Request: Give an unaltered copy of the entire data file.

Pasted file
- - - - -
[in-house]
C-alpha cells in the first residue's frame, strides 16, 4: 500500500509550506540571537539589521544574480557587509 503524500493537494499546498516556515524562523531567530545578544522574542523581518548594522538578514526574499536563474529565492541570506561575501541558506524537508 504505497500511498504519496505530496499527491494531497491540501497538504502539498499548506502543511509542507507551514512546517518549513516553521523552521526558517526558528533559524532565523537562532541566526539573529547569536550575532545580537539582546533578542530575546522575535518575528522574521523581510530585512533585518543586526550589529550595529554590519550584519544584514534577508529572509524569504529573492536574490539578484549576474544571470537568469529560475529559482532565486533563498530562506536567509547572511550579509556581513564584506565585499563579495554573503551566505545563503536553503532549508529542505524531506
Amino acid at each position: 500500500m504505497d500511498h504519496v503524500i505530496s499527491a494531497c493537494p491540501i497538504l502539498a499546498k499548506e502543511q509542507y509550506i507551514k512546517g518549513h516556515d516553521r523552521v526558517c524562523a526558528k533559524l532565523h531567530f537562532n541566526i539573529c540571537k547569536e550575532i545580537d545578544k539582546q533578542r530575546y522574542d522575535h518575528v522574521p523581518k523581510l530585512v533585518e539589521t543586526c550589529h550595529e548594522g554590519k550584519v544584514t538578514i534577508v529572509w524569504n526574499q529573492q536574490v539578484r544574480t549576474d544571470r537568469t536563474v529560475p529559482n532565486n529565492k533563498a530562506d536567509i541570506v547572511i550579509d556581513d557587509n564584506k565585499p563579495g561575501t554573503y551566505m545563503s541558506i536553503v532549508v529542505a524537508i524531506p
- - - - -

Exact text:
[in-house]
C-alpha cells in the first residue's frame, strides 16, 4: 500500500509550506540571537539589521544574480557587509 503524500493537494499546498516556515524562523531567530545578544522574542523581518548594522538578514526574499536563474529565492541570506561575501541558506524537508 504505497500511498504519496505530496499527491494531497491540501497538504502539498499548506502543511509542507507551514512546517518549513516553521523552521526558517526558528533559524532565523537562532541566526539573529547569536550575532545580537539582546533578542530575546522575535518575528522574521523581510530585512533585518543586526550589529550595529554590519550584519544584514534577508529572509524569504529573492536574490539578484549576474544571470537568469529560475529559482532565486533563498530562506536567509547572511550579509556581513564584506565585499563579495554573503551566505545563503536553503532549508529542505524531506
Amino acid at each position: 500500500m504505497d500511498h504519496v503524500i505530496s499527491a494531497c493537494p491540501i497538504l502539498a499546498k499548506e502543511q509542507y509550506i507551514k512546517g518549513h516556515d516553521r523552521v526558517c524562523a526558528k533559524l532565523h531567530f537562532n541566526i539573529c540571537k547569536e550575532i545580537d545578544k539582546q533578542r530575546y522574542d522575535h518575528v522574521p523581518k523581510l530585512v533585518e539589521t543586526c550589529h550595529e548594522g554590519k550584519v544584514t538578514i534577508v529572509w524569504n526574499q529573492q536574490v539578484r544574480t549576474d544571470r537568469t536563474v529560475p529559482n532565486n529565492k533563498a530562506d536567509i541570506v547572511i550579509d556581513d557587509n564584506k565585499p563579495g561575501t554573503y551566505m545563503s541558506i536553503v532549508v529542505a524537508i524531506p